The Next Generation High Schools Act

The Next Generation High Schools Act
A high school diploma is the gateway to success and the ultimate goal of a K–12 education – yet the Every
Child Achieves Act does not include a dedicated program to prevent dropouts and create graduates.
Although No Child Left Behind had many flaws, it did recognize the importance of supporting high schools by
authorizing a dedicated program in Part H of Title I. The promise of a high-quality education remains
unrealized by many of the nation’s youth, especially students of color and students from low-income families.
One-fifth of all students and nearly one-third of all students of color fail to graduate from high school on time,
if at all. Unless high schools are able to graduate their students at higher rates, nearly 12 million students will
likely drop out over the next decade, resulting in an estimated loss to the national economy of $1.5 trillion.
We need a dedicated and flexible high school program that supports preparing all students to enter
postsecondary institutions and the workforce ready to think critically, solve complex problems, lead, and
If the nation had raised the graduation rate for the Class of 2013 to 90 percent, 610,000 additional or “new”
graduates would be contributing to today’s local economies.
These new graduates would likely earn as much as $157 billion in additional lifetime earnings.
The additional spending and investments from this single class of new graduates would likely be enough to
support as many as 62,000 new jobs.
For the Class of 2013, if just half of the dropouts who were students of color had graduated from high
school, these new graduates would have seen their earnings rise by $2.5 billion annually and would likely
generate as many as 25,700 new jobs.
The Next Generation High Schools Act would help high schools that enroll traditionally underserved
students in the development and implementation of comprehensive, evidenced-based reform. Specifically, the
legislation would create a competitive high school redesign program to increase the number and percentage of
students who graduate from high school ready for college and career by:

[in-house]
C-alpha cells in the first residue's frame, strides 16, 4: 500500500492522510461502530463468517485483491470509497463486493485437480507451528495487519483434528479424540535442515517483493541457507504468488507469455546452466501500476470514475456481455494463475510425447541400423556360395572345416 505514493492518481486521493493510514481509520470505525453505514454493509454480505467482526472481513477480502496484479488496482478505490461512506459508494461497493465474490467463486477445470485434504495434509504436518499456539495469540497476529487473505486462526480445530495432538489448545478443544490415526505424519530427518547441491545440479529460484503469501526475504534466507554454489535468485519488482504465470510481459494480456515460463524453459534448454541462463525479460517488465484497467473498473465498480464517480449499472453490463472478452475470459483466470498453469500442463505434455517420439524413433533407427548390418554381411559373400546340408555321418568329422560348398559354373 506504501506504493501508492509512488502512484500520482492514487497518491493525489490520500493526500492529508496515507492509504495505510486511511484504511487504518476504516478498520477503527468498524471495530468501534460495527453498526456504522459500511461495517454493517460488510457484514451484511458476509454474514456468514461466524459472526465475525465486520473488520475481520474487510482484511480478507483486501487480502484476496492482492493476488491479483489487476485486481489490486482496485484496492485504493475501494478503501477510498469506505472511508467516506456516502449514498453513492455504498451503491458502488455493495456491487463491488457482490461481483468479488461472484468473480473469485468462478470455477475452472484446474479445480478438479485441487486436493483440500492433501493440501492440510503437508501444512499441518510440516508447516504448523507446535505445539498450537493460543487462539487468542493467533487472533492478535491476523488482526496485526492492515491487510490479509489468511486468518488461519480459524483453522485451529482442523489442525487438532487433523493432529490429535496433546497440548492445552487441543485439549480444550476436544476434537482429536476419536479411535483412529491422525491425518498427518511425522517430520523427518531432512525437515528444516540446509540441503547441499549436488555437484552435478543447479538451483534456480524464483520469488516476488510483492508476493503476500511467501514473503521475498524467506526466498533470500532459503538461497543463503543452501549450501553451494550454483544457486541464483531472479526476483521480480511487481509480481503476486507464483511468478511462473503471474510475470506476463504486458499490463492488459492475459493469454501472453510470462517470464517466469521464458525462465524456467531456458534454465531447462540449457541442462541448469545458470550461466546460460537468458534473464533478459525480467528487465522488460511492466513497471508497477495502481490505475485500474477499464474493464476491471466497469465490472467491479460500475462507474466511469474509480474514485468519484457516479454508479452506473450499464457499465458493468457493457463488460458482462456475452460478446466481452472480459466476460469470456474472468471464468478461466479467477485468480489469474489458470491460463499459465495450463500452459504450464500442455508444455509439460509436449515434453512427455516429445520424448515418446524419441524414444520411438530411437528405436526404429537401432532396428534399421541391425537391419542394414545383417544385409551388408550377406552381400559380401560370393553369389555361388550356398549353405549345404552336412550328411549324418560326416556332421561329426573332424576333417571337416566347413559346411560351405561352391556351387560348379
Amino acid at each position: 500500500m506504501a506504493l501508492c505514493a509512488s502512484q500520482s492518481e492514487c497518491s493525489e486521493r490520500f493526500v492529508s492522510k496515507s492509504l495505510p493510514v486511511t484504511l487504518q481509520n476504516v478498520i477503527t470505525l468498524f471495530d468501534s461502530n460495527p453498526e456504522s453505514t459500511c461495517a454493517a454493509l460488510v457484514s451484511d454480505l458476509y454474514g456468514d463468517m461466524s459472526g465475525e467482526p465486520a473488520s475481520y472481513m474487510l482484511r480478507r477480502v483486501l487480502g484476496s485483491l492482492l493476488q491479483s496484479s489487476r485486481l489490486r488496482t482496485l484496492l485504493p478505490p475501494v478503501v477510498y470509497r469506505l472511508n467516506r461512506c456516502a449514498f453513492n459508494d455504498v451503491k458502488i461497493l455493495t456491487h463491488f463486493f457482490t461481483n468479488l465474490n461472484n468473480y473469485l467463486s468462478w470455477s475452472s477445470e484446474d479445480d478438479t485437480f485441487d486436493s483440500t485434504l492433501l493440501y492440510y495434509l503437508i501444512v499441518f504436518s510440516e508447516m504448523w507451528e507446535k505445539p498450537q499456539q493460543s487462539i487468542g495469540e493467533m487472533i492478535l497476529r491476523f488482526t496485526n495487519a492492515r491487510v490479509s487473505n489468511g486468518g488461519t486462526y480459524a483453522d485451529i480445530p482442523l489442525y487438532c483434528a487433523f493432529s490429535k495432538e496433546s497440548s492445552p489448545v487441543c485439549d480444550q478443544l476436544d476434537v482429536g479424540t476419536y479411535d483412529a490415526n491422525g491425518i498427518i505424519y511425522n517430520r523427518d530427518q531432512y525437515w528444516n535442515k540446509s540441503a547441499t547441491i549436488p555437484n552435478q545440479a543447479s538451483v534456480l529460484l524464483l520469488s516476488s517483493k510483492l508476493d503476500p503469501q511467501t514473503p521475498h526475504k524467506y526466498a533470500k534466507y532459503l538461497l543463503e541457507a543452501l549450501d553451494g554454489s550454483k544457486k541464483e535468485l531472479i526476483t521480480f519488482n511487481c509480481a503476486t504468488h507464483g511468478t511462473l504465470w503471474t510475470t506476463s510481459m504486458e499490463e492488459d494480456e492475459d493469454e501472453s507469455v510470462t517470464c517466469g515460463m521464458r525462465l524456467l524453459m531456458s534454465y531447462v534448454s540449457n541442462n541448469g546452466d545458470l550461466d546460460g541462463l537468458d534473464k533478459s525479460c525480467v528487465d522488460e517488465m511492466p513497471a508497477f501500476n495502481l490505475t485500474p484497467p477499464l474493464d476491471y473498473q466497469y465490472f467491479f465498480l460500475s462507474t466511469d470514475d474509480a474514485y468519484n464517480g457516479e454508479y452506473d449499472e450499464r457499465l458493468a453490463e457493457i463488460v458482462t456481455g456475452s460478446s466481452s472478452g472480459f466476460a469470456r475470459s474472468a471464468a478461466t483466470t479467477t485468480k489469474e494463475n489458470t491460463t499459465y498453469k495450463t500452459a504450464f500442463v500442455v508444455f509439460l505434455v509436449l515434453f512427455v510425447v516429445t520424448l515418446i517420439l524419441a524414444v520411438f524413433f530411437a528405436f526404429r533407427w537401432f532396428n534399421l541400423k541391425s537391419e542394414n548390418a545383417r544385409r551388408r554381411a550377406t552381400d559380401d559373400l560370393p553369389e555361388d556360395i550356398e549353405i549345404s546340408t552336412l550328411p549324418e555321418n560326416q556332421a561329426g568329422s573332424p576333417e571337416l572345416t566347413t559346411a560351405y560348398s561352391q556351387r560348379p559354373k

developing and implementing comprehensive high school redesign models and strategies that personalize
education for students and connect their learning to real-world experiences;
increasing the number and percentage of students who graduate from high school college- and career-ready
with the ability to use knowledge to solve complex problems, think critically, communicate effectively,
collaborate with others, and develop academic mindsets;
increasing student readiness to pursue postsecondary degrees in science, technology, engineering, and
math, particularly for student groups historically underrepresented in these fields;
providing students with opportunities to earn college-level credit and postsecondary credentials while in
high school;
supporting the provision and sequencing of coursework that integrates rigorous academics with careerbased learning and real world workplace experiences in an effort to provide students with increased
opportunities to have career related experiences, develop career-related competencies and earn industryrecognized credentials;
reducing the need for remediation at the postsecondary level and increase postsecondary enrollment,
persistence and completion;
establishing an early warning indicator and intervention system;
implementing supports and reform in feeder middle schools; and
Supporting Organizations
1. Alliance for Excellent Education
2. America’s Promise
3. Association for Career and Technical Education
4. Civic Enterprises
5. College Board
6. Jobs for the Future
7. KnowledgeWorks
8. League of United Latin American Citizens
9. National Association of Secondary School Principals
10. National Association of State Directors of Career Technical Education Consortium
11. National Indian Education Association
12. National Urban League
13. Southeast Asia Resource Action Center